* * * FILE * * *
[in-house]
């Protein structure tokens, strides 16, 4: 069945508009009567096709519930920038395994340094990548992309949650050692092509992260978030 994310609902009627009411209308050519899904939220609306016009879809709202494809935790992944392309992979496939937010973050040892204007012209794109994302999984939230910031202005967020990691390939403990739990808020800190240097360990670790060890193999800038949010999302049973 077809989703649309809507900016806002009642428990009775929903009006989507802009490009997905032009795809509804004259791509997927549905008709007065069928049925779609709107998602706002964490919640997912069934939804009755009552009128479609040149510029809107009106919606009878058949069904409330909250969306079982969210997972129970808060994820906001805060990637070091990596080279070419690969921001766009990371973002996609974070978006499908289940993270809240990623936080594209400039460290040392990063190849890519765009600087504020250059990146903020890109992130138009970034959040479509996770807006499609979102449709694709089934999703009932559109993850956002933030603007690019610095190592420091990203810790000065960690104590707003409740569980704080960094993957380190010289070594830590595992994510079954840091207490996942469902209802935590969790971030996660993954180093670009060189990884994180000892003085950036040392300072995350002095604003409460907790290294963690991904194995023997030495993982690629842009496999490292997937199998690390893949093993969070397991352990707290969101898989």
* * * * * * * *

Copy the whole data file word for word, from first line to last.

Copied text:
[in-house]
């Protein structure tokens, strides 16, 4: 069945508009009567096709519930920038395994340094990548992309949650050692092509992260978030 994310609902009627009411209308050519899904939220609306016009879809709202494809935790992944392309992979496939937010973050040892204007012209794109994302999984939230910031202005967020990691390939403990739990808020800190240097360990670790060890193999800038949010999302049973 077809989703649309809507900016806002009642428990009775929903009006989507802009490009997905032009795809509804004259791509997927549905008709007065069928049925779609709107998602706002964490919640997912069934939804009755009552009128479609040149510029809107009106919606009878058949069904409330909250969306079982969210997972129970808060994820906001805060990637070091990596080279070419690969921001766009990371973002996609974070978006499908289940993270809240990623936080594209400039460290040392990063190849890519765009600087504020250059990146903020890109992130138009970034959040479509996770807006499609979102449709694709089934999703009932559109993850956002933030603007690019610095190592420091990203810790000065960690104590707003409740569980704080960094993957380190010289070594830590595992994510079954840091207490996942469902209802935590969790971030996660993954180093670009060189990884994180000892003085950036040392300072995350002095604003409460907790290294963690991904194995023997030495993982690629842009496999490292997937199998690390893949093993969070397991352990707290969101898989």